Review by Sean Boelman
Fourteen, the newest film from independent filmmaker Dan Sallitt, is a low-key drama that could have spared to be a bit more subtle. Yet despite some issues with the dialogue and script, there’s some very good material here that makes it a much more satisfying watch than one would expect.
The movie follows two childhood friends over a decade as they grow apart, one of them striving for success in her personal and professional life, and the other struggling to find her footing without support. It’s a relationship melodrama with a structure that has been seen before, but it is refreshing to see it explore a friendship rather than the more conventional romantic love.
The narrative jumps around time a lot, being a series of interactions between the two lead characters. Because of this, the audience focuses on the high-conflict moments of the relationship. However, unlike other films with a fragmented narrative such as this, there is no opportunity to see the more mundane, and as a result, the movie loses its feeling of authenticity.
There isn’t a whole lot of subtlety to what Sallitt has to say, and unfortunately, a lot of the material is discussed through heavy amounts of exposition. This gives the film a very play-like and uncinematic nature, especially in the final segment of the movie, which is very over-the-top and forced.
Undoubtedly the most interesting part of this film is the dynamic that exists between the two characters. Even when the events of the movie only involve one of them, the shadow of the other is obviously present. Sallitt does a very good job of building his characters to be compelling in this way.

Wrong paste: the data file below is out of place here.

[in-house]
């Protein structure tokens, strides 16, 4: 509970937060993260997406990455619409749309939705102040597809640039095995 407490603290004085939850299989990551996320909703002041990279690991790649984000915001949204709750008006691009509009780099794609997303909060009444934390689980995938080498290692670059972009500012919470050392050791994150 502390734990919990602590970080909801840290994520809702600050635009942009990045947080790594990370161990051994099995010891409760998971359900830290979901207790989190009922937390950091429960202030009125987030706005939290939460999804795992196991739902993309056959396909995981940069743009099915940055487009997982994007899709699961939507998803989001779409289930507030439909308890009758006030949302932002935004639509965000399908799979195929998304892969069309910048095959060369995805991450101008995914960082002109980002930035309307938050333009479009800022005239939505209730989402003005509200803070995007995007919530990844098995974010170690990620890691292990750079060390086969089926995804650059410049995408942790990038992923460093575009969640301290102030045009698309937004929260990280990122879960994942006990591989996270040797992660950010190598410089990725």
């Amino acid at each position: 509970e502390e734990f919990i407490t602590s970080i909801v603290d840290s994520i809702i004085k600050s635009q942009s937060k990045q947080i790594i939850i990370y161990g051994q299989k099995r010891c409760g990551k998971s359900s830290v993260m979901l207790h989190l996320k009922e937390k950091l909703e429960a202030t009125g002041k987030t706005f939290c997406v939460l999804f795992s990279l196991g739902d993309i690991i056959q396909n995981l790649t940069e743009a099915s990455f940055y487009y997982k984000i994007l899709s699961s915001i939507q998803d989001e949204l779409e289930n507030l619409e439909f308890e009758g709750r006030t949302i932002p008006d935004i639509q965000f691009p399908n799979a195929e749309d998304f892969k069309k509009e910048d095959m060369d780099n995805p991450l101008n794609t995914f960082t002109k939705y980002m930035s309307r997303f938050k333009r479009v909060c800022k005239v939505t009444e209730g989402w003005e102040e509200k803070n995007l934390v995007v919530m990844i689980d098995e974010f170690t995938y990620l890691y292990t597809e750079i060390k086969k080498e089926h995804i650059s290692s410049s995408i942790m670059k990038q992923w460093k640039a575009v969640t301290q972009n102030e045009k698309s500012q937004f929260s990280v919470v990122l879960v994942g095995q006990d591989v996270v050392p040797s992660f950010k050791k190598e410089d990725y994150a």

That said, the acting in the film sticks out as one of the weaker links in the movie. Perhaps because the dialogue comes across as so theatrical, the actors very much feel like they are giving a performance to the camera, not bringing their characters to life. Tallie Medel and Norma Kuhling are undoubtedly talented, but they simply seem to be going about the delivery in the wrong way.
Visually, Sallitt’s film is very simple but elegant and effective. The movie was made on a very low budget, though it feels extremely lived-in nevertheless. Plenty of movies that are purely independent like this find themselves brushed under the rug, but Sallitt’s command of the medium in exploring his characters will allow it to stand out.
There are some rough moments in Fourteen, but those portions are countered by others that are thoughtful and insightful. The audience for this film may be limited, but those who enjoy this type of refined melodrama will certainly appreciate what Sallitt brings to the table.
Fourteen is now streaming in partnership with indie theaters. A list of participating locations can be found here.